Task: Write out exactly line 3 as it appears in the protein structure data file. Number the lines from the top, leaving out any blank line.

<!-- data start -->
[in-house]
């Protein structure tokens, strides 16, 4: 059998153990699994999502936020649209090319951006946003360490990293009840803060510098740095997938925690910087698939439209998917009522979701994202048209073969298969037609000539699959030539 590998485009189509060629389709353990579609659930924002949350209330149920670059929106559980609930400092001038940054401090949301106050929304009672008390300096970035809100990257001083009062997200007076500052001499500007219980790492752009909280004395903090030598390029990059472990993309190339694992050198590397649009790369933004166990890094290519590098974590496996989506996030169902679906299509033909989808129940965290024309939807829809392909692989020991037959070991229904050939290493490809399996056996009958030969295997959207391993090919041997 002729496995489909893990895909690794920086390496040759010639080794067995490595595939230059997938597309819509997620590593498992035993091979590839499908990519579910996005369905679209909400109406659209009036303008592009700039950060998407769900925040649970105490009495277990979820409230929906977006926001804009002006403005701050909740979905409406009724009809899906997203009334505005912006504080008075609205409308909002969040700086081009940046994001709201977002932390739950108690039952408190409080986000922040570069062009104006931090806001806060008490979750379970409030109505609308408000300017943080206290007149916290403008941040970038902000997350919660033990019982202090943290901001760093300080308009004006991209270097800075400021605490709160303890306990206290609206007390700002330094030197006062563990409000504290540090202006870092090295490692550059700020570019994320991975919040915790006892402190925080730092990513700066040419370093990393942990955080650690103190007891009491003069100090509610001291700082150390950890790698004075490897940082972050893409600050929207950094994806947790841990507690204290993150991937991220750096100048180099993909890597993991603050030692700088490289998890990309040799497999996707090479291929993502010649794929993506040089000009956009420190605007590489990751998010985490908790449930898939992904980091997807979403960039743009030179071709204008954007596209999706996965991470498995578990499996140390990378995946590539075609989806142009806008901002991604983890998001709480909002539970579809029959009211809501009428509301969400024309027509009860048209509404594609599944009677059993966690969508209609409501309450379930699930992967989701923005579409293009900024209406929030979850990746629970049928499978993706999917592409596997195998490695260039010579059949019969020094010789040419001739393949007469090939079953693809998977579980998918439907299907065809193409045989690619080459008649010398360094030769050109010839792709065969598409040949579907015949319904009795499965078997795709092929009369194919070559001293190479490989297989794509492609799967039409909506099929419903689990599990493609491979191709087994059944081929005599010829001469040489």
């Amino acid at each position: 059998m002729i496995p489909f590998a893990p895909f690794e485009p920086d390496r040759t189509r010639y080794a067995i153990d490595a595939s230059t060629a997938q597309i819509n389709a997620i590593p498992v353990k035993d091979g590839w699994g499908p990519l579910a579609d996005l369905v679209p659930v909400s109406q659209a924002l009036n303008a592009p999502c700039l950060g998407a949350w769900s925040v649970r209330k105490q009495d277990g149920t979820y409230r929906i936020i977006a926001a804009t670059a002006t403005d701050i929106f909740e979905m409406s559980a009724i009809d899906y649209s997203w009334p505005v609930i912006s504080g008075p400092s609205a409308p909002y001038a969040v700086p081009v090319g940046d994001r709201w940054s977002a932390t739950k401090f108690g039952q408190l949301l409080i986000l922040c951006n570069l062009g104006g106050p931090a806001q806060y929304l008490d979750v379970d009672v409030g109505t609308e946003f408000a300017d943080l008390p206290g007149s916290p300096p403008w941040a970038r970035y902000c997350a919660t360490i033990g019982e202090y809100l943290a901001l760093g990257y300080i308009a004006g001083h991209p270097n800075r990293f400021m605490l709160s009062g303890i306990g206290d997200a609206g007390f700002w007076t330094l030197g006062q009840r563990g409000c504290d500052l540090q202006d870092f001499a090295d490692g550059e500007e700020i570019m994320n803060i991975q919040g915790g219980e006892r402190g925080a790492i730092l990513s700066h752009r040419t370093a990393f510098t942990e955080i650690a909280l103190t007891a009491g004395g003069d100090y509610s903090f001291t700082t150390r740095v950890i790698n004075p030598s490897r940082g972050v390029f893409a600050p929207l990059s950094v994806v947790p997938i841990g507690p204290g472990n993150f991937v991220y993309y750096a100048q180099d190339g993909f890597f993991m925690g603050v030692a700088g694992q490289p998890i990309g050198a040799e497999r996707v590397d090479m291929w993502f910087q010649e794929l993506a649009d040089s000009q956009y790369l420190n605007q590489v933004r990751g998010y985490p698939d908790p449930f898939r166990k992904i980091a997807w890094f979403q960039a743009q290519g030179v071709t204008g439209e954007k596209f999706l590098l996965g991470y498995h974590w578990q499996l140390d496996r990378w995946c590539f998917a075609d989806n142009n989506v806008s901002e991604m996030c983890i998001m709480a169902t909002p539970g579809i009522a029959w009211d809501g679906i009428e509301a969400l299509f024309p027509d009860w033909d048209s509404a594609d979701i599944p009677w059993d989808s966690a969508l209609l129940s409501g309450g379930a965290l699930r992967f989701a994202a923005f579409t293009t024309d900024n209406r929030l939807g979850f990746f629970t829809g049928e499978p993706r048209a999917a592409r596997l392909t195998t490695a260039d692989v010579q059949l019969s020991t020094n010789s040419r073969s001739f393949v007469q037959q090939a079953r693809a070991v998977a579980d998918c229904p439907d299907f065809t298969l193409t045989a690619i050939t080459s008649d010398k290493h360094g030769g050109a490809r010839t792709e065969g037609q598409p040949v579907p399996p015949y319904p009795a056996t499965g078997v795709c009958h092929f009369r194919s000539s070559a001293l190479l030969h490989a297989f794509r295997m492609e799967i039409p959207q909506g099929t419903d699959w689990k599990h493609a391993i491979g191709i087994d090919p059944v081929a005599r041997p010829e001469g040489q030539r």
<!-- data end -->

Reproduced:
């Amino acid at each position: 059998m002729i496995p489909f590998a893990p895909f690794e485009p920086d390496r040759t189509r010639y080794a067995i153990d490595a595939s230059t060629a997938q597309i819509n389709a997620i590593p498992v353990k035993d091979g590839w699994g499908p990519l579910a579609d996005l369905v679209p659930v909400s109406q659209a924002l009036n303008a592009p999502c700039l950060g998407a949350w769900s925040v649970r209330k105490q009495d277990g149920t979820y409230r929906i936020i977006a926001a804009t670059a002006t403005d701050i929106f909740e979905m409406s559980a009724i009809d899906y649209s997203w009334p505005v609930i912006s504080g008075p400092s609205a409308p909002y001038a969040v700086p081009v090319g940046d994001r709201w940054s977002a932390t739950k401090f108690g039952q408190l949301l409080i986000l922040c951006n570069l062009g104006g106050p931090a806001q806060y929304l008490d979750v379970d009672v409030g109505t609308e946003f408000a300017d943080l008390p206290g007149s916290p300096p403008w941040a970038r970035y902000c997350a919660t360490i033990g019982e202090y809100l943290a901001l760093g990257y300080i308009a004006g001083h991209p270097n800075r990293f400021m605490l709160s009062g303890i306990g206290d997200a609206g007390f700002w007076t330094l030197g006062q009840r563990g409000c504290d500052l540090q202006d870092f001499a090295d490692g550059e500007e700020i570019m994320n803060i991975q919040g915790g219980e006892r402190g925080a790492i730092l990513s700066h752009r040419t370093a990393f510098t942990e955080i650690a909280l103190t007891a009491g004395g003069d100090y509610s903090f001291t700082t150390r740095v950890i790698n004075p030598s490897r940082g972050v390029f893409a600050p929207l990059s950094v994806v947790p997938i841990g507690p204290g472990n993150f991937v991220y993309y750096a100048q180099d190339g993909f890597f993991m925690g603050v030692a700088g694992q490289p998890i990309g050198a040799e497999r996707v590397d090479m291929w993502f910087q010649e794929l993506a649009d040089s000009q956009y790369l420190n605007q590489v933004r990751g998010y985490p698939d908790p449930f898939r166990k992904i980091a997807w890094f979403q960039a743009q290519g030179v071709t204008g439209e954007k596209f999706l590098l996965g991470y498995h974590w578990q499996l140390d496996r990378w995946c590539f998917a075609d989806n142009n989506v806008s901002e991604m996030c983890i998001m709480a169902t909002p539970g579809i009522a029959w009211d809501g679906i009428e509301a969400l299509f024309p027509d009860w033909d048209s509404a594609d979701i599944p009677w059993d989808s966690a969508l209609l129940s409501g309450g379930a965290l699930r992967f989701a994202a923005f579409t293009t024309d900024n209406r929030l939807g979850f990746f629970t829809g049928e499978p993706r048209a999917a592409r596997l392909t195998t490695a260039d692989v010579q059949l019969s020991t020094n010789s040419r073969s001739f393949v007469q037959q090939a079953r693809a070991v998977a579980d998918c229904p439907d299907f065809t298969l193409t045989a690619i050939t080459s008649d010398k290493h360094g030769g050109a490809r010839t792709e065969g037609q598409p040949v579907p399996p015949y319904p009795a056996t499965g078997v795709c009958h092929f009369r194919s000539s070559a001293l190479l030969h490989a297989f794509r295997m492609e799967i039409p959207q909506g099929t419903d699959w689990k599990h493609a391993i491979g191709i087994d090919p059944v081929a005599r041997p010829e001469g040489q030539r």